Message Sizing

Mailslots normally use datagrams to transmit messages over a network. Datagrams are small packets of data that are transmitted over a network in a connectionless manner. Connectionless transmission means that each data packet is sent to a recipient without packet acknowledgment. This is unreliable data transmission, which is bad in that you cannot guarantee message delivery. However, connectionless transmission does give you the capability to broadcast a message from one client to many servers. The exception to this occurs on Windows NT and Windows 2000 when messages exceed 424 bytes.

On Windows NT and Windows 2000, messages larger than 426 bytes are transferred using a connection-oriented protocol over an SMB session instead of using datagrams. This allows large messages to be transferred reliably and efficiently. However, you lose the ability to broadcast a message from a client to many servers. Connection-oriented transfers are limited to one-to-one communication: one client to one server. Connection-oriented transfers normally provide reliable guaranteed delivery of data between processes, but the mailslot interface on Windows NT and Windows 2000 does not guarantee that a message will actully be written to a mailslot. For example, if you send a large message from a client to a server that does not exist on a network, the mailslot interface does not tell your client application that it failed to submit data to the server. Since Windows NT and Windows 2000 change their transmission method based on message size, an interoperability problem occurs when you send large messages between a machine running Windows NT or Windows 2000 and a machine running Windows 95 or Windows 98.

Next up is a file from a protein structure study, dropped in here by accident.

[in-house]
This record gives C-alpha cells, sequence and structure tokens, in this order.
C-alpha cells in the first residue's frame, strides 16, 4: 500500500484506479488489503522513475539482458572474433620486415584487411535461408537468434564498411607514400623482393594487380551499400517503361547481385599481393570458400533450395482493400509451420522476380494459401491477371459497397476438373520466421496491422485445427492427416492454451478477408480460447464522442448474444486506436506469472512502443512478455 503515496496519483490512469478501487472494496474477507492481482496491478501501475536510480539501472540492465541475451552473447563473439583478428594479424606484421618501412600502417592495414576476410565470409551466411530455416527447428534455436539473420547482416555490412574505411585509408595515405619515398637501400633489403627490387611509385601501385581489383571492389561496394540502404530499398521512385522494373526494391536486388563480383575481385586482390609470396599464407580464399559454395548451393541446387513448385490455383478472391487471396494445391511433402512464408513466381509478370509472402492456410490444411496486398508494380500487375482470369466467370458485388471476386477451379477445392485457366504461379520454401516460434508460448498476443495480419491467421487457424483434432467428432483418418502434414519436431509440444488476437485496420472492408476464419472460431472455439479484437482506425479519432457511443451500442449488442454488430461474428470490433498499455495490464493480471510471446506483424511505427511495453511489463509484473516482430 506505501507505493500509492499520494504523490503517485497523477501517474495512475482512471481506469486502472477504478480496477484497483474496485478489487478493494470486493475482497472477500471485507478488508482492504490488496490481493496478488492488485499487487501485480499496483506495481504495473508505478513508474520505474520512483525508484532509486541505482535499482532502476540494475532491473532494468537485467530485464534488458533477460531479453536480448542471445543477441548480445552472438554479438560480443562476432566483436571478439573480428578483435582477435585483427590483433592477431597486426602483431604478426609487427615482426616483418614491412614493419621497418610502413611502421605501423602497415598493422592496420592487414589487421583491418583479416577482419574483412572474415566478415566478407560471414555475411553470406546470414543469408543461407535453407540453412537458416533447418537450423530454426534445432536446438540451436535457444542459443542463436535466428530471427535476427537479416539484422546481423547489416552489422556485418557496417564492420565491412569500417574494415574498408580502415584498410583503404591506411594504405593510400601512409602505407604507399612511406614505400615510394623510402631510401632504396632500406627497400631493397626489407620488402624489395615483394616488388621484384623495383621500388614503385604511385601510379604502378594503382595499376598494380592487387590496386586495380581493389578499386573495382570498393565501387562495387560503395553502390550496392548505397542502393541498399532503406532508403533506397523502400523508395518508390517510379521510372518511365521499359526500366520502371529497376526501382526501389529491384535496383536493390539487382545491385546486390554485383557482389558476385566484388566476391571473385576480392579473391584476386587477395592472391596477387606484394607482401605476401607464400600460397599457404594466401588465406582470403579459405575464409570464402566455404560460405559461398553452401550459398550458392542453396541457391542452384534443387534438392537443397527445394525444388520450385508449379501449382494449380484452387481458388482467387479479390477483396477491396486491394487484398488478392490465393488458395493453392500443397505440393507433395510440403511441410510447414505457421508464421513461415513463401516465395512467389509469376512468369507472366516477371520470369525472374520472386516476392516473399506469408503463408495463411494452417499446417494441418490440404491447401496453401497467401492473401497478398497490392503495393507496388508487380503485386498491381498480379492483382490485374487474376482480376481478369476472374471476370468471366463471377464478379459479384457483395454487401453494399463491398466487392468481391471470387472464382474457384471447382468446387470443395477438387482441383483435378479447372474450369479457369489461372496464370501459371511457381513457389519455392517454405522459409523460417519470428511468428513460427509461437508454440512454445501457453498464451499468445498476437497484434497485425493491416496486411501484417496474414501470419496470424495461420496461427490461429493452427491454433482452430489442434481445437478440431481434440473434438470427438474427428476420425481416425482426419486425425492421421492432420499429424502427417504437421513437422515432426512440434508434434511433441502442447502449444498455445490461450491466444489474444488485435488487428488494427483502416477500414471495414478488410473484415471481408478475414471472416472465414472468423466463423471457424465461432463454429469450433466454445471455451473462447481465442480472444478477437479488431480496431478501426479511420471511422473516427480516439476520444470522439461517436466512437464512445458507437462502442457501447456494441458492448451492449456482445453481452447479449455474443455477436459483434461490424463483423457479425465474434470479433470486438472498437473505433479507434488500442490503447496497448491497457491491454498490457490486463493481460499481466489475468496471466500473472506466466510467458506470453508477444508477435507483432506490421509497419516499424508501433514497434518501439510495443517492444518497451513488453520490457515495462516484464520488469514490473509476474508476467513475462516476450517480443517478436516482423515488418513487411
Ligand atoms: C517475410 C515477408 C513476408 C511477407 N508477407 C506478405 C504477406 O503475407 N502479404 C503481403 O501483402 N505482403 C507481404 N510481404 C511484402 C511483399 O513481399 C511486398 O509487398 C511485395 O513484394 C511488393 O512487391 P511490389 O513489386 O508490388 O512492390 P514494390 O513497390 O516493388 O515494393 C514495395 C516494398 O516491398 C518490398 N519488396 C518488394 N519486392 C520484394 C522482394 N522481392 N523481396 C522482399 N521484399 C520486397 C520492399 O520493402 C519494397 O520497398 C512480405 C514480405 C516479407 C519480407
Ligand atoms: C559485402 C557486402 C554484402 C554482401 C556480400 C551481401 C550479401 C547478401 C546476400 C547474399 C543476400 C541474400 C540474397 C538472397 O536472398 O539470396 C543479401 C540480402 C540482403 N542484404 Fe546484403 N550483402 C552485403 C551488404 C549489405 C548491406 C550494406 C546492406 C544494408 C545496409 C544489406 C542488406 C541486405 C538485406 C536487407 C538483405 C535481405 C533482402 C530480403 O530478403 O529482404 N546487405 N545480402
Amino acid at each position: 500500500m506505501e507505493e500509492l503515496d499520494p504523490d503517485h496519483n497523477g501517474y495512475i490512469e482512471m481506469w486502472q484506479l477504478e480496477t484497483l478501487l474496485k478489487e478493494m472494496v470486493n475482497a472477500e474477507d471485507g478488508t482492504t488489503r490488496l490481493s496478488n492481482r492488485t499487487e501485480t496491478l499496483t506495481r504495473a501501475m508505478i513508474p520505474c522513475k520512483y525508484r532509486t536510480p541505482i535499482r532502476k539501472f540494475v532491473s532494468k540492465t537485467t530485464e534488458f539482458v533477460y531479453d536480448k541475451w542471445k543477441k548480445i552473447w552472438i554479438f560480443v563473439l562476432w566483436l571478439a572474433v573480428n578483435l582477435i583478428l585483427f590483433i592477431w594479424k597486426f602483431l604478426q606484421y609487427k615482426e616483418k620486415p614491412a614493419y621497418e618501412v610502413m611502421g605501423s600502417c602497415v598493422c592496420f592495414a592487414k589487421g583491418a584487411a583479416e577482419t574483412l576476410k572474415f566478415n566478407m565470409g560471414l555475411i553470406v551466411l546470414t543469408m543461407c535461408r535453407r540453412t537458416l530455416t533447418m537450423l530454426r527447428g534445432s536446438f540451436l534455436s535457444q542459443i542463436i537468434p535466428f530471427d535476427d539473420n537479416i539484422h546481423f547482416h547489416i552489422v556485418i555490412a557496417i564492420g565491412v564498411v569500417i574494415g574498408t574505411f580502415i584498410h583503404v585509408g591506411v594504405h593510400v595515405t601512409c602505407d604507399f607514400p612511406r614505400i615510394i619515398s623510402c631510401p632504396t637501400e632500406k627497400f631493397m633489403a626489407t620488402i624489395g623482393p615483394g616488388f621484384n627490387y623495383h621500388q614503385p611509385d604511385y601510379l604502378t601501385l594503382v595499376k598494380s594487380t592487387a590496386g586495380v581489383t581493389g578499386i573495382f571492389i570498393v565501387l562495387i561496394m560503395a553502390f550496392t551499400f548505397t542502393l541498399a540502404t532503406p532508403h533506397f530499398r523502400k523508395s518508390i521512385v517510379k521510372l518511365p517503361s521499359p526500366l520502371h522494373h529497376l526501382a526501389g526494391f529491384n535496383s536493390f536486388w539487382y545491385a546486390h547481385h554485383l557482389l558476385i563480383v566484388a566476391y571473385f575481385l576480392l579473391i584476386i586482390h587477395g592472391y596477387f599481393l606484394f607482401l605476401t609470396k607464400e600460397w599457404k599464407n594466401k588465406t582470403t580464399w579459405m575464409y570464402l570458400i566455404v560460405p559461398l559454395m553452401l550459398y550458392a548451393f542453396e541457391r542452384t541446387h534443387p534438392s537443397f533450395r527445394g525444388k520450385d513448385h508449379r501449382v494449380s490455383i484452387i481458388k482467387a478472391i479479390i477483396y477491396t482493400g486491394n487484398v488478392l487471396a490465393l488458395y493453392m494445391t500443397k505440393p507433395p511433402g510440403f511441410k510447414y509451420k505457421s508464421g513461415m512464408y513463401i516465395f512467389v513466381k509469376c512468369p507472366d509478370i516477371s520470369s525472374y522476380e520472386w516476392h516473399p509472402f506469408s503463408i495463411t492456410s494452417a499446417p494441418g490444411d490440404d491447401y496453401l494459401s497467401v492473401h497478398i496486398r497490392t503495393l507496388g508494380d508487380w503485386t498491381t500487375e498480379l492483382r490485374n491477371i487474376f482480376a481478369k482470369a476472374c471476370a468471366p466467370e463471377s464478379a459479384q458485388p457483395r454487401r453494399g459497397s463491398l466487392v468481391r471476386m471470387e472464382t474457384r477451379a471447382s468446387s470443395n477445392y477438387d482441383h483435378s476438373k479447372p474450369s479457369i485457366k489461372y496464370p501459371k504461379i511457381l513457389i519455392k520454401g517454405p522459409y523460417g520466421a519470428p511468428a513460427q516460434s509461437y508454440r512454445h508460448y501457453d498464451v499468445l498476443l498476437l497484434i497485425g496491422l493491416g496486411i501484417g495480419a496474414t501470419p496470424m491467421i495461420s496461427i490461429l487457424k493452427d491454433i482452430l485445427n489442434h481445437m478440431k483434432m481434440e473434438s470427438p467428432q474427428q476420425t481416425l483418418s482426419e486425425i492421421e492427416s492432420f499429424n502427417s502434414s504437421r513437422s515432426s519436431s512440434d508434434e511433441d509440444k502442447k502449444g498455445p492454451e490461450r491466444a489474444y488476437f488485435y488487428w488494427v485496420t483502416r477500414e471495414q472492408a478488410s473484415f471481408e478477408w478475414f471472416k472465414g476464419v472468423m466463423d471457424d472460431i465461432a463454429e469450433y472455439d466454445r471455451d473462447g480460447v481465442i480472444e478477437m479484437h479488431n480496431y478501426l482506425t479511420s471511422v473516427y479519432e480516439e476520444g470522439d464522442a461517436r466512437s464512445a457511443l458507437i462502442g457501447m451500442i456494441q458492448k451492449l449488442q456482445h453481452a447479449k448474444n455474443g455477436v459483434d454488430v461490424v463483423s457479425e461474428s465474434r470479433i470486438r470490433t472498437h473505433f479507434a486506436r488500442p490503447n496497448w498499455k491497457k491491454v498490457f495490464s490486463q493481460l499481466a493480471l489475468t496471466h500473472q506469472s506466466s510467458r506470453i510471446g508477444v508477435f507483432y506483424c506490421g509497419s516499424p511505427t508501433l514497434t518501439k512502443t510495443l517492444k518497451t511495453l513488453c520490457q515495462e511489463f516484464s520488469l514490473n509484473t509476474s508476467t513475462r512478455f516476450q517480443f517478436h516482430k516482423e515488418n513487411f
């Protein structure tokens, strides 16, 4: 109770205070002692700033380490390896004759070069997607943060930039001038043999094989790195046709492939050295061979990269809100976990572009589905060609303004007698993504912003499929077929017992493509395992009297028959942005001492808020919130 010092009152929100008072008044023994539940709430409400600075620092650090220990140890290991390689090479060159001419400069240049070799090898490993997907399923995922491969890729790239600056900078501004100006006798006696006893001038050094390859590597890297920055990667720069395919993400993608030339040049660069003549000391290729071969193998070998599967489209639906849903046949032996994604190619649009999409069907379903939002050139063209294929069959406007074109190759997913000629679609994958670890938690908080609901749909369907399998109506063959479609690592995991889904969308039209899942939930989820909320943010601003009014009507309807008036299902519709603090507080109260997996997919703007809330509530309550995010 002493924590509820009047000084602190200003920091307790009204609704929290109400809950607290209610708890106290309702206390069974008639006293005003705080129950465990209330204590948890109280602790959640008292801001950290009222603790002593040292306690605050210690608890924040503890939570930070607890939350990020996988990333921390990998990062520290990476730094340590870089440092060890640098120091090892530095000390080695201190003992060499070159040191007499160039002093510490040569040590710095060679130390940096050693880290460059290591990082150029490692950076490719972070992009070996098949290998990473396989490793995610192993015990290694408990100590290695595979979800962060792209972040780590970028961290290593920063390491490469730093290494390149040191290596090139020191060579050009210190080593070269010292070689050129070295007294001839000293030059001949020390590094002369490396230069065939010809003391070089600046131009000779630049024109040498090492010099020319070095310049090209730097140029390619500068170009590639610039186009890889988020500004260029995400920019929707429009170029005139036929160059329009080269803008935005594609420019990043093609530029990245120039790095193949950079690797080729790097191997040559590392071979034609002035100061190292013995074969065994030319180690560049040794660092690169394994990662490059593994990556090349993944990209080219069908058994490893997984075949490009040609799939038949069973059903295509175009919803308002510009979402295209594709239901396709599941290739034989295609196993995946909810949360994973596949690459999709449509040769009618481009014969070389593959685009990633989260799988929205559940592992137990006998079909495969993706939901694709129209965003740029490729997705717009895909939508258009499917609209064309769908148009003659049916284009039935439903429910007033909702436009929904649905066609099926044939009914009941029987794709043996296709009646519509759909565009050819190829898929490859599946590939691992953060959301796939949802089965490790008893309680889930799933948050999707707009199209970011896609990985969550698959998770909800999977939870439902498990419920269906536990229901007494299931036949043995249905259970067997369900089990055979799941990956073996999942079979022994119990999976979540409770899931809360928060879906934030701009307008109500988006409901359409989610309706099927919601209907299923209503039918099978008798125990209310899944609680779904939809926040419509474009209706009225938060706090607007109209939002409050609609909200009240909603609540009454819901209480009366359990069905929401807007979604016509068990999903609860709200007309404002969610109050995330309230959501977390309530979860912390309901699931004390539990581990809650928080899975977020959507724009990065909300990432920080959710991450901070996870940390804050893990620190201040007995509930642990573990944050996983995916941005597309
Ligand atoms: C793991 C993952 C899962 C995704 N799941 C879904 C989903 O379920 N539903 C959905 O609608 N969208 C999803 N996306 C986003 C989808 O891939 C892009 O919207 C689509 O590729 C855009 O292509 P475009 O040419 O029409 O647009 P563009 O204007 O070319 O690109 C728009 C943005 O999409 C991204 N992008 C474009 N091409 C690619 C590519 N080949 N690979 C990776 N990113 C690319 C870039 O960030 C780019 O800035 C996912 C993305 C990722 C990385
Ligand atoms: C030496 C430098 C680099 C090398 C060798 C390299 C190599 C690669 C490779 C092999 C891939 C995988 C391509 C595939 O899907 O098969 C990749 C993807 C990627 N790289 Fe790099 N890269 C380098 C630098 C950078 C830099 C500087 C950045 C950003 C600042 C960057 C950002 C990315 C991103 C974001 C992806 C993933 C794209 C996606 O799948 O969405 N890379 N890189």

Windows 95 and Windows 98 deliver messages via datagrams only, regardless of message size. If a Windows 95 or Windows 98 client attempts to send a message larger than 424 bytes to a Windows NT or Windows 2000 server, Windows NT and Windows 2000 accept the first 424 bytes and truncate the remaining data. Windows NT and Windows 2000 expect larger messages to be sent over a connection-oriented, SMB session. A similar problem exists in transferring messages from a Windows NT or Windows 2000 client to a Windows 95 or Windows 98 server. Remember that Windows 95 and Windows 98 receive data via datagrams; only. Because Windows NT and Windows 2000 transfer data via datagrams for messages 426 bytes or smaller.....

Meet the Author


Anthony Jones and Jim Ohlund are Support Engineers with the NetAPI Developer Support Team at Microsoft. Anthony wrote a feature story for the May 1998 Microsoft Systems Journal on network programming with Windows CE.